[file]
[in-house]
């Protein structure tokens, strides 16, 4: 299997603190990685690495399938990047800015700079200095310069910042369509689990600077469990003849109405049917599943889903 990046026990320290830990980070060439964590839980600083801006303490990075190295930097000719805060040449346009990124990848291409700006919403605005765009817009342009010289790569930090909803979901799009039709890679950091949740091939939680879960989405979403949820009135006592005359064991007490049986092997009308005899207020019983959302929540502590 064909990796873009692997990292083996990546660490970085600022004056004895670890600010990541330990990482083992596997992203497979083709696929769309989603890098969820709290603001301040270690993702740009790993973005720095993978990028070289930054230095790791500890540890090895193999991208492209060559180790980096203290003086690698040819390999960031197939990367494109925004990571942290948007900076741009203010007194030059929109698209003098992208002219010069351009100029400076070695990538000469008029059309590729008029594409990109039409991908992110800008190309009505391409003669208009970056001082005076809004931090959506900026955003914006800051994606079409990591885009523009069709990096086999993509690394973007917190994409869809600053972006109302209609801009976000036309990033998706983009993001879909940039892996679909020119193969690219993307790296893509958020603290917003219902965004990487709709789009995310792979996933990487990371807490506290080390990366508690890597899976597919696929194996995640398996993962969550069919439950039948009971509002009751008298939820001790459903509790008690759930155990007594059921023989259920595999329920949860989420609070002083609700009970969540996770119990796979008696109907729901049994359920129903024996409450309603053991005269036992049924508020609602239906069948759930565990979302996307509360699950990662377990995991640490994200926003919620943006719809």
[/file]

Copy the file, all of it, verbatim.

[in-house]
């Protein structure tokens, strides 16, 4: 299997603190990685690495399938990047800015700079200095310069910042369509689990600077469990003849109405049917599943889903 990046026990320290830990980070060439964590839980600083801006303490990075190295930097000719805060040449346009990124990848291409700006919403605005765009817009342009010289790569930090909803979901799009039709890679950091949740091939939680879960989405979403949820009135006592005359064991007490049986092997009308005899207020019983959302929540502590 064909990796873009692997990292083996990546660490970085600022004056004895670890600010990541330990990482083992596997992203497979083709696929769309989603890098969820709290603001301040270690993702740009790993973005720095993978990028070289930054230095790791500890540890090895193999991208492209060559180790980096203290003086690698040819390999960031197939990367494109925004990571942290948007900076741009203010007194030059929109698209003098992208002219010069351009100029400076070695990538000469008029059309590729008029594409990109039409991908992110800008190309009505391409003669208009970056001082005076809004931090959506900026955003914006800051994606079409990591885009523009069709990096086999993509690394973007917190994409869809600053972006109302209609801009976000036309990033998706983009993001879909940039892996679909020119193969690219993307790296893509958020603290917003219902965004990487709709789009995310792979996933990487990371807490506290080390990366508690890597899976597919696929194996995640398996993962969550069919439950039948009971509002009751008298939820001790459903509790008690759930155990007594059921023989259920595999329920949860989420609070002083609700009970969540996770119990796979008696109907729901049994359920129903024996409450309603053991005269036992049924508020609602239906069948759930565990979302996307509360699950990662377990995991640490994200926003919620943006719809």